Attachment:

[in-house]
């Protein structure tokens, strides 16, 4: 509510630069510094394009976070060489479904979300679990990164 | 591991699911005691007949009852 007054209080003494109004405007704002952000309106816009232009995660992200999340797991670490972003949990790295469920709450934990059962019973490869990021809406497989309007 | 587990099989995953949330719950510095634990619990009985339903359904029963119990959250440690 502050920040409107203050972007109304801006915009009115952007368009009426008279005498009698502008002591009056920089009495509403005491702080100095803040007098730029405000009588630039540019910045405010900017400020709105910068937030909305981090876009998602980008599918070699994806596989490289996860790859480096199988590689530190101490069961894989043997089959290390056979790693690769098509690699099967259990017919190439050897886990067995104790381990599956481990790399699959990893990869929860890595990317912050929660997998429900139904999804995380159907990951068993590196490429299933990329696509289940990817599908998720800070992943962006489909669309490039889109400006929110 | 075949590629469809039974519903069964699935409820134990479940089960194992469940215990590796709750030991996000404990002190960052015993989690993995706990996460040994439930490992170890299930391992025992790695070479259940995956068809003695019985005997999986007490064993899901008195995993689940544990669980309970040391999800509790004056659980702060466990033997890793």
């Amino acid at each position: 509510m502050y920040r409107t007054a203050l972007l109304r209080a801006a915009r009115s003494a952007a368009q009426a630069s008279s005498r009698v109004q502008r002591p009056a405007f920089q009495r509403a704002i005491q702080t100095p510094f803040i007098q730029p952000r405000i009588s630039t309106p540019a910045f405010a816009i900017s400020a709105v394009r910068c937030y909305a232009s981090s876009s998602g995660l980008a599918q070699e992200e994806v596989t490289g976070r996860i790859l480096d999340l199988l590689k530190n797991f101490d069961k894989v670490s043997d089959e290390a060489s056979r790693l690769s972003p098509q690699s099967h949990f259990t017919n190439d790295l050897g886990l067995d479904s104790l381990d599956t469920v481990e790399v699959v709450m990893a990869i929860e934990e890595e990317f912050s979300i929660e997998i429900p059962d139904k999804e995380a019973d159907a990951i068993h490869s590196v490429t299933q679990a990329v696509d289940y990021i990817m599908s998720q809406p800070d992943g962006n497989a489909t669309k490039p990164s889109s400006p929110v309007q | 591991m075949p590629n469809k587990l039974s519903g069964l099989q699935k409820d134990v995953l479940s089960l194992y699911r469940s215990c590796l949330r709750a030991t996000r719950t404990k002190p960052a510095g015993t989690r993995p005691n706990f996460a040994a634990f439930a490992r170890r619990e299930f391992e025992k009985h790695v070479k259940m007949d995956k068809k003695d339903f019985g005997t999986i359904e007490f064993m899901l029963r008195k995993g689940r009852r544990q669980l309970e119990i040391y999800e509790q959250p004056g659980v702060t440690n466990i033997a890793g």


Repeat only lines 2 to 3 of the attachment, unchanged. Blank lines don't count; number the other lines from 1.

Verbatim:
């Protein structure tokens, strides 16, 4: 509510630069510094394009976070060489479904979300679990990164 | 591991699911005691007949009852 007054209080003494109004405007704002952000309106816009232009995660992200999340797991670490972003949990790295469920709450934990059962019973490869990021809406497989309007 | 587990099989995953949330719950510095634990619990009985339903359904029963119990959250440690 502050920040409107203050972007109304801006915009009115952007368009009426008279005498009698502008002591009056920089009495509403005491702080100095803040007098730029405000009588630039540019910045405010900017400020709105910068937030909305981090876009998602980008599918070699994806596989490289996860790859480096199988590689530190101490069961894989043997089959290390056979790693690769098509690699099967259990017919190439050897886990067995104790381990599956481990790399699959990893990869929860890595990317912050929660997998429900139904999804995380159907990951068993590196490429299933990329696509289940990817599908998720800070992943962006489909669309490039889109400006929110 | 075949590629469809039974519903069964699935409820134990479940089960194992469940215990590796709750030991996000404990002190960052015993989690993995706990996460040994439930490992170890299930391992025992790695070479259940995956068809003695019985005997999986007490064993899901008195995993689940544990669980309970040391999800509790004056659980702060466990033997890793």
């Amino acid at each position: 509510m502050y920040r409107t007054a203050l972007l109304r209080a801006a915009r009115s003494a952007a368009q009426a630069s008279s005498r009698v109004q502008r002591p009056a405007f920089q009495r509403a704002i005491q702080t100095p510094f803040i007098q730029p952000r405000i009588s630039t309106p540019a910045f405010a816009i900017s400020a709105v394009r910068c937030y909305a232009s981090s876009s998602g995660l980008a599918q070699e992200e994806v596989t490289g976070r996860i790859l480096d999340l199988l590689k530190n797991f101490d069961k894989v670490s043997d089959e290390a060489s056979r790693l690769s972003p098509q690699s099967h949990f259990t017919n190439d790295l050897g886990l067995d479904s104790l381990d599956t469920v481990e790399v699959v709450m990893a990869i929860e934990e890595e990317f912050s979300i929660e997998i429900p059962d139904k999804e995380a019973d159907a990951i068993h490869s590196v490429t299933q679990a990329v696509d289940y990021i990817m599908s998720q809406p800070d992943g962006n497989a489909t669309k490039p990164s889109s400006p929110v309007q | 591991m075949p590629n469809k587990l039974s519903g069964l099989q699935k409820d134990v995953l479940s089960l194992y699911r469940s215990c590796l949330r709750a030991t996000r719950t404990k002190p960052a510095g015993t989690r993995p005691n706990f996460a040994a634990f439930a490992r170890r619990e299930f391992e025992k009985h790695v070479k259940m007949d995956k068809k003695d339903f019985g005997t999986i359904e007490f064993m899901l029963r008195k995993g689940r009852r544990q669980l309970e119990i040391y999800e509790q959250p004056g659980v702060t440690n466990i033997a890793g």